Impressive calling cards
For 14 years, Radio-Canada’s animation department was a major contributor to the European Broadcasting Union exchange program. It was under this program that Frédéric Back made seven of his animated shorts, taking turns with his colleagues Graeme Ross, Paul Driessen and Mino Bonan in turning out international-award-winning films. “Radio-Canada management appreciated our productions, especially Laurier Hébert in International Relations, who always supported us. Films made by the animation studio very often served as ‘calling cards’; they were given to television networks which would then become interested in other Radio-Canada programs. Thanks to this International Relations initiative, our films screened at festivals and were sold around the world, to the benefit of Radio-Canada.” F.B.
Claiming that computers made it no longer necessary, Radio-Canada decided to close down its animation department in 1989.
Cartoon drawn by Frédéric Back in reaction to the announced closure of the animation studio.
“Radio-Canada’s animation studio produced nearly a thousand works—program intros, animated sequences, plus 20 short films—and acquired an international reputation crowned with over a hundred awards and two Oscars®. Hubert Tison was an exceptional producer: dynamic, visually and technically exacting, ready to intervene at every complex stage of production. Despite its overwhelming success, in 1989 the animation studio was cut and its team of animators were either retired or reassigned. Nevertheless, thanks to the Oscars®, I was permitted to make The Mighty River, which Hubert agreed to produce in spite of his new duties. We hoped that Radio-Canada would rethink its decision and continue to serve as the international model for animation. However, after The Mighty River, we had to let go of this futile hope.”
Cartoon by Frédéric Back featuring Boris Volkof, who was in charge of Radio-Canada’s in-house publication.
Films with a message
“Those in charge of youth programming at Radio-Canada, Robert Roy in particular, allowed me to make films that convey strong messages. Young viewers are increasingly exposed to advertising, temptation and exploitation. I felt it was important to inform them and, if possible, help them become critical thinkers through the powerful media of animated film and television. For me—and for Hubert Tison—the quality of the story and the weight of the message are a film’s most important elements. The film is based on an ideal, and the artistic and technical values are there only to enhance it and bring it to full fruition.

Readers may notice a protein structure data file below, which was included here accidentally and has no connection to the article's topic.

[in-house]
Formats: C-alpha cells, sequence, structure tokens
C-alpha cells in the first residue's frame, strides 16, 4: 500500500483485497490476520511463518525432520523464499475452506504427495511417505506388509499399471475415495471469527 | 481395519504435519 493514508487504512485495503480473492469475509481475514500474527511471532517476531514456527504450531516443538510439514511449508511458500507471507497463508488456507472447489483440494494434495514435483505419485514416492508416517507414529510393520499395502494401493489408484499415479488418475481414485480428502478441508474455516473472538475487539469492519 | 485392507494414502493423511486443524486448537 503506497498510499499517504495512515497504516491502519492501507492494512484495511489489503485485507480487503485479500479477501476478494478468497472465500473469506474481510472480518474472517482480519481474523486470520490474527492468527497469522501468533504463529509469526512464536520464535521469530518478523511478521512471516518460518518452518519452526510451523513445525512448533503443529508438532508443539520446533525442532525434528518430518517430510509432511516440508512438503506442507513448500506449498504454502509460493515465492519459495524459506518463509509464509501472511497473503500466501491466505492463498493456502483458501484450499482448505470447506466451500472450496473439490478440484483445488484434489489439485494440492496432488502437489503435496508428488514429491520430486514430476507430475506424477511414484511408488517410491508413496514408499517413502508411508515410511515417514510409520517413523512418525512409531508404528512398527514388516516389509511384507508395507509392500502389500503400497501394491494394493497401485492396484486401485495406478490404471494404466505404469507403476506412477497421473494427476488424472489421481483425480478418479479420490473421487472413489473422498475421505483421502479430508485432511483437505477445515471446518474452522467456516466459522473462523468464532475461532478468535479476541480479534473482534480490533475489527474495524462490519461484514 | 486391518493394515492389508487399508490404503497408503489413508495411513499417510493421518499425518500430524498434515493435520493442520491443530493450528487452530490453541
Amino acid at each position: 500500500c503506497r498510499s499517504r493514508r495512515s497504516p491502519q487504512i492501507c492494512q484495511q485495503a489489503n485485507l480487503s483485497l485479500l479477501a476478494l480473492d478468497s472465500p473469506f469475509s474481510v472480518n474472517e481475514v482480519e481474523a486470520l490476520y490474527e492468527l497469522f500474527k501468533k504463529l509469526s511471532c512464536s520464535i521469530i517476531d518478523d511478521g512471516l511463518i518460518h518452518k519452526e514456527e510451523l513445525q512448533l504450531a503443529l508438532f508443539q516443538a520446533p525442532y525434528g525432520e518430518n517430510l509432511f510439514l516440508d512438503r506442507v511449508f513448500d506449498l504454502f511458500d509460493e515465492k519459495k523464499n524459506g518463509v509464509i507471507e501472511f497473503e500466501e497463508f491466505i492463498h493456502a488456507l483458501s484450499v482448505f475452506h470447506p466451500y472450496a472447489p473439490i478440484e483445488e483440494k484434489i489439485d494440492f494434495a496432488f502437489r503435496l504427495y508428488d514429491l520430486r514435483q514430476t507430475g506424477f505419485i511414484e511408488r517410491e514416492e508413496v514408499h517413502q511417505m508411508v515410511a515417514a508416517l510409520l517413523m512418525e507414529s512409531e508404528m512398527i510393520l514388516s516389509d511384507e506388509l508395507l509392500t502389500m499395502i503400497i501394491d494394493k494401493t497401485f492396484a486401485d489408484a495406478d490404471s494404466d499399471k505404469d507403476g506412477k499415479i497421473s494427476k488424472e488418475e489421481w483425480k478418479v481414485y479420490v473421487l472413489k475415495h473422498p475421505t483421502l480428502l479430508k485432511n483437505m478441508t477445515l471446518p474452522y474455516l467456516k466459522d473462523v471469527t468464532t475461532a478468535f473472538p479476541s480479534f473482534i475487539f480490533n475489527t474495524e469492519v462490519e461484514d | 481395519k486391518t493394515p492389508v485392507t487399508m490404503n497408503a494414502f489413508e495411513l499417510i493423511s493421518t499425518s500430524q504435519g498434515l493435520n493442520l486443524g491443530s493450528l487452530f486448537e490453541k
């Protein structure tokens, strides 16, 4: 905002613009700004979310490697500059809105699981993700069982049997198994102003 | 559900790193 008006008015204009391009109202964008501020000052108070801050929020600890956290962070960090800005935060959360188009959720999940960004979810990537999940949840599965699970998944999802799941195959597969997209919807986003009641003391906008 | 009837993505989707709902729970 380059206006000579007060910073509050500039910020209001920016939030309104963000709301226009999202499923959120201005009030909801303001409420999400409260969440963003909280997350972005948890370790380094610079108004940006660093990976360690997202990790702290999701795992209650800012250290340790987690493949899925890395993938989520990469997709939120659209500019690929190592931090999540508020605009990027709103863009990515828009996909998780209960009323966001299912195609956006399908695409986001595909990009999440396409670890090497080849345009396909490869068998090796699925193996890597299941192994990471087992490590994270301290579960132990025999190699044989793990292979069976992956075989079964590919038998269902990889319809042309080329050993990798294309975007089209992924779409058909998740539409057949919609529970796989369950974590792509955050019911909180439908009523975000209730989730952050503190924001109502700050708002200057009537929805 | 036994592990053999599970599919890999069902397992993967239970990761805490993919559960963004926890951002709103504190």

“Environmental issues are universal problems that, for far too long, have been suppressed by those making profits under the veneer of ‘progress.’ So it’s not too surprising that my films have managed to touch people around the world—people who struggle to make others aware of the immense work we need to do to save the planet from a suicidal poisoning, from the anarchy of overpopulation or from instant nuclear annihilation. Laws are worth nothing if people aren’t convinced of the need to embrace a more altruistic, more generous attitude—the only way to create happiness in ‘the best of all possible worlds.’ The activist in me feels at once powerless in the face of these problems and reassured by the motivation and actions inspired by our films.
“To me, this illustrates the power of the media, the power of art, and the unlimited, unprecedented responsibility of filmmakers, journalists and animators. There are ethical standards that too many influential people reject under the pretext of artistic creation or freedom of expression. I am convinced that every creator has a responsibility with regard to the planet’s future and the actions of humankind.”